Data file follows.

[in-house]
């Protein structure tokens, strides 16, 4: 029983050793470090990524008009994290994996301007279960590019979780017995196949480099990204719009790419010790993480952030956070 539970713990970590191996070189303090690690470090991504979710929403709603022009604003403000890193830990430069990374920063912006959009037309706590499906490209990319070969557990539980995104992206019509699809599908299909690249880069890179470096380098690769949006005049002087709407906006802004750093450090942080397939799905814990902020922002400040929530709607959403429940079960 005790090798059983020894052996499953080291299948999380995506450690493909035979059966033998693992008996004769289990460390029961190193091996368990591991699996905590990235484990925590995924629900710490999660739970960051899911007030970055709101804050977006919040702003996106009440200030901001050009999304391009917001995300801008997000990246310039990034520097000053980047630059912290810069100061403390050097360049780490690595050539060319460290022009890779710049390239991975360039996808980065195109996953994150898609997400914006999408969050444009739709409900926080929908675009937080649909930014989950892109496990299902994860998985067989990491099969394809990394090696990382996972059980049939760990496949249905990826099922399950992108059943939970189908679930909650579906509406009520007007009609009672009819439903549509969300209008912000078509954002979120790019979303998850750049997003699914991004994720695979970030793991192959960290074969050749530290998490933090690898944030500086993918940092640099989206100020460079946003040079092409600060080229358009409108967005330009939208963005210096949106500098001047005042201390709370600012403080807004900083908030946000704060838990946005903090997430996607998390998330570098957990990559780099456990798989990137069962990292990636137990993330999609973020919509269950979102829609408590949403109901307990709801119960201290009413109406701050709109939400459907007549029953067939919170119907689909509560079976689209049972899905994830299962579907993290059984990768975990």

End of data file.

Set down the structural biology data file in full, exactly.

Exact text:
[in-house]
């Protein structure tokens, strides 16, 4: 029983050793470090990524008009994290994996301007279960590019979780017995196949480099990204719009790419010790993480952030956070 539970713990970590191996070189303090690690470090991504979710929403709603022009604003403000890193830990430069990374920063912006959009037309706590499906490209990319070969557990539980995104992206019509699809599908299909690249880069890179470096380098690769949006005049002087709407906006802004750093450090942080397939799905814990902020922002400040929530709607959403429940079960 005790090798059983020894052996499953080291299948999380995506450690493909035979059966033998693992008996004769289990460390029961190193091996368990591991699996905590990235484990925590995924629900710490999660739970960051899911007030970055709101804050977006919040702003996106009440200030901001050009999304391009917001995300801008997000990246310039990034520097000053980047630059912290810069100061403390050097360049780490690595050539060319460290022009890779710049390239991975360039996808980065195109996953994150898609997400914006999408969050444009739709409900926080929908675009937080649909930014989950892109496990299902994860998985067989990491099969394809990394090696990382996972059980049939760990496949249905990826099922399950992108059943939970189908679930909650579906509406009520007007009609009672009819439903549509969300209008912000078509954002979120790019979303998850750049997003699914991004994720695979970030793991192959960290074969050749530290998490933090690898944030500086993918940092640099989206100020460079946003040079092409600060080229358009409108967005330009939208963005210096949106500098001047005042201390709370600012403080807004900083908030946000704060838990946005903090997430996607998390998330570098957990990559780099456990798989990137069962990292990636137990993330999609973020919509269950979102829609408590949403109901307990709801119960201290009413109406701050709109939400459907007549029953067939919170119907689909509560079976689209049972899905994830299962579907993290059984990768975990």